The options market is also exhibiting a fair amount of good cheer towards stocks of late, as call volumes have been heavy relative to put volumes. The CBOE equity-only put/call ratio fell to an extremely low level of 0.42 on Thursday, Dec. 15. This ratio has only fallen below 0.40 twice since the beginning of 2003 with both times occurring in December of that year, just prior to the 8-month market pullback in 2004. The 5-day, 10-day, and 30-day equity-only put/call ratios are all approaching the recent lows from back in July, just prior to the market's peak in early August.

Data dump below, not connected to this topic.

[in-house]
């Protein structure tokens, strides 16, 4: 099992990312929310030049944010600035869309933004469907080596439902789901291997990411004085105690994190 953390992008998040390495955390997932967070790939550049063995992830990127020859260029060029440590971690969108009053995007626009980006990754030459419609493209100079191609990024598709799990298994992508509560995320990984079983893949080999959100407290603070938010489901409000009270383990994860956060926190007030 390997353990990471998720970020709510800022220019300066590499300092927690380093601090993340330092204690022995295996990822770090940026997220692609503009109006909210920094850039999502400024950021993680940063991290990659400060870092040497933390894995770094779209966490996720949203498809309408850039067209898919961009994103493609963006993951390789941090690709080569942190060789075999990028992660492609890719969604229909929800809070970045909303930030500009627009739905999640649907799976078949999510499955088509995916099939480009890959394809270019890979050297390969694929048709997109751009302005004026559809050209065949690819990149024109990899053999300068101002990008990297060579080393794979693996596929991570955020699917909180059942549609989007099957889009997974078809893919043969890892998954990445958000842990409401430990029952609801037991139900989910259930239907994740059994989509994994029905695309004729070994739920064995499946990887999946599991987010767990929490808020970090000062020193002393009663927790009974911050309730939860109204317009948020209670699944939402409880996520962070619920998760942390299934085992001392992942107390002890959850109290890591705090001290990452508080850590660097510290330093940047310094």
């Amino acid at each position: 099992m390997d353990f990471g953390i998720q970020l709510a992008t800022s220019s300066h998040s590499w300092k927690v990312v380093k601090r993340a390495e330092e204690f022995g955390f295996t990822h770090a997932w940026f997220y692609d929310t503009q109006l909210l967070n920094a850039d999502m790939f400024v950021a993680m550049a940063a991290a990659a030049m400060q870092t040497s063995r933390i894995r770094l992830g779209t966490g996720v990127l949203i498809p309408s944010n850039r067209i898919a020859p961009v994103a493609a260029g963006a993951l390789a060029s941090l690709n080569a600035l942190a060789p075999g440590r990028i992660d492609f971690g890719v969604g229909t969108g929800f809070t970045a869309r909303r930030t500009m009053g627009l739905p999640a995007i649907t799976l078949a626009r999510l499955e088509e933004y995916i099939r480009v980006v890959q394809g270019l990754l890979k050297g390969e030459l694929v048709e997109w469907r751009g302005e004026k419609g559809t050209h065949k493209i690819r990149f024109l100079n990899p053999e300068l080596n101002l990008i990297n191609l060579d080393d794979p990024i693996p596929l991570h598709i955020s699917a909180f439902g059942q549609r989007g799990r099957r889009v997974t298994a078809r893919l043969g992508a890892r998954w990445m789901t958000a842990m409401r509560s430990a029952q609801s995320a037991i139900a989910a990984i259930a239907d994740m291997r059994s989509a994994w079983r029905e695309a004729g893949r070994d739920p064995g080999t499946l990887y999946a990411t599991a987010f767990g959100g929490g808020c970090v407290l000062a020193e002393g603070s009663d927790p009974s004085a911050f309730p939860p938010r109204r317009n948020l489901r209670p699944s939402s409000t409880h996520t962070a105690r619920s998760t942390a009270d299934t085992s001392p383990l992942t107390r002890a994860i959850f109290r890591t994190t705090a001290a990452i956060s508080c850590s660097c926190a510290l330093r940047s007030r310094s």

The CBOE total put/call ratio fell to an abnormally low reading of 0.41 on Thursday, the lowest level in over five years. The 5-day CBOE put/call ratio fell to 0.64 yesterday, the lowest since January 2004. The 10-day P/C ratio is down to 0.71, the lowest since November 2004.

Another options ratio that is signaling potential trouble comes from the International Securities Exchange (ISE). The ISE Sentiment Index (ISEE) only measures opening long customer transactions on ISE. Transactions made by market makers and firms are not included in ISEE because they are not considered representative of market sentiment due to the often-specialized nature of those transactions. Customer transactions, meanwhile, are often thought to best represent market sentiment because customers, which include individual investors, often buy call and put options to express their sentiment toward a particular stock.